Thursday, September 29, 2005

# 89: Joy Versus Happiness

Quite often, unpleasant circumstances come our way and seem to rob us of our happiness. At other times, good things happen to us which make us feel happy. All this is understandable; the more good things that happen to us, the better. I would have to add, however, that it is only better if those good things advance the kingdom of God. It is very natural that we want to be as happy as God will allow. Most often, happiness is a result of a pleasant happening. Therefore, one's happiness goes up and down depending on the circumstances. Quite often, this happiness can be described as joy, and rightly so, especially when it is of extended duration.

There is another type of happiness that is from a totally different source; it is of longer duration and is not contingent on circumstances. That happiness could be called joy in a more accurate sense. The source of this kind of joy comes from how one feels about oneself as he or she relates to the world around, or from other sources of good self-esteem. Circumstances can't affect that person’s joy to any great degree, though happiness will naturally fluctuate.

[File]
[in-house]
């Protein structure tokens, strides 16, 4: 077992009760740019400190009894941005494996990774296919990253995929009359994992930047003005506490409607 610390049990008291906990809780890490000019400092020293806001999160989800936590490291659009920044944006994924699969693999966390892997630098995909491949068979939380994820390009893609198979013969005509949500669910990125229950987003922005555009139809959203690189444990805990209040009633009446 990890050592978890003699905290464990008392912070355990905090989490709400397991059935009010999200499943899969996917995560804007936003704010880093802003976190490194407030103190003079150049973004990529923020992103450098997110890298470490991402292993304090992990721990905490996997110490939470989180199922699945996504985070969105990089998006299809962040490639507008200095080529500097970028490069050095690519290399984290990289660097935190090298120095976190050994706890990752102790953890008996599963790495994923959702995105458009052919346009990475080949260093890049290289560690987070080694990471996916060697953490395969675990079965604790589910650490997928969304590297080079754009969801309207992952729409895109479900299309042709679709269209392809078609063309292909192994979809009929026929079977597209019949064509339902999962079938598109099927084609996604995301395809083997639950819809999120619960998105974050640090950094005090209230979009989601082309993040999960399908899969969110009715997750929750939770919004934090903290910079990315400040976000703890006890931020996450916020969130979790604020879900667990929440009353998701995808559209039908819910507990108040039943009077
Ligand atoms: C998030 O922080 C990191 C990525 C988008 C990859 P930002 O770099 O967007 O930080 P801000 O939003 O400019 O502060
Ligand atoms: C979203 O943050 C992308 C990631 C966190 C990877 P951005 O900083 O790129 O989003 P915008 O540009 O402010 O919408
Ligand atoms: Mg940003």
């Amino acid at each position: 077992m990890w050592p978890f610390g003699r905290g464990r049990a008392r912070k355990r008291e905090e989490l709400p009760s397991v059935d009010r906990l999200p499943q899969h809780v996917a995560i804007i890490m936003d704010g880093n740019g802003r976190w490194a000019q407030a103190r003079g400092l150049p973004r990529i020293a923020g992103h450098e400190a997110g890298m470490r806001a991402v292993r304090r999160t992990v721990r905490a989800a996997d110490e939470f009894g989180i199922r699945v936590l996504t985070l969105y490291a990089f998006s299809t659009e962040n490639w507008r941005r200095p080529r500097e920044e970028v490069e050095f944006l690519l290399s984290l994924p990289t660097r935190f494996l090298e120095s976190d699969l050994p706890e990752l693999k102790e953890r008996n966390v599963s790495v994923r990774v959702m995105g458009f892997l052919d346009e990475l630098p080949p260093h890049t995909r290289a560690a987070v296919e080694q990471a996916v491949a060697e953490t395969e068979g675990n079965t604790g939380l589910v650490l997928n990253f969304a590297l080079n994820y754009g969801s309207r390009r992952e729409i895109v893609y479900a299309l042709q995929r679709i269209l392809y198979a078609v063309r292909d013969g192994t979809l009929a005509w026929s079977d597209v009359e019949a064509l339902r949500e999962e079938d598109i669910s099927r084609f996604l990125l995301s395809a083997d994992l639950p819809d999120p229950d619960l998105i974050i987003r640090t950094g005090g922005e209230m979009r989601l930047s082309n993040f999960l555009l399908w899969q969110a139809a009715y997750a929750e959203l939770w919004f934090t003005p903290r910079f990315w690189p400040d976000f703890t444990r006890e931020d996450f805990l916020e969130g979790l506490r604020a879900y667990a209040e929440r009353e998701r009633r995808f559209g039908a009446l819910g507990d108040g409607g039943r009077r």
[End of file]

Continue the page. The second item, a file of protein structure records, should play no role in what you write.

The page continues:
Then there is a joy that the Bible describes as "The Joy of the Lord." What is this “Joy of the Lord” and how does one acquire it? It comes through the belief process: 1) knowing who you are (having the status of a child of God and having an active desire to live up to that status) and 2) who you belong to. That's it—one's life of joy will always demonstrate those two beliefs. It is a brief statement, but the implications are of astounding importance. Those two facts alone will make the difference between a miserable person who claims to believe in God and a person who truly believes and whose life confirms that fact. This Godly joy will not only be persistent, but will contain a visibly evident exuberance under all circumstances. Worldly happiness doesn’t even run a close second to this potent, life-changing, continual eternal joy. This joy is not the foundation of belief but a derivative (frosting on the cake) of belief: a gift from God to every true believer. If one is not experiencing this death-devouring joy, the depth of one's belief should be closely examined as to its validity.

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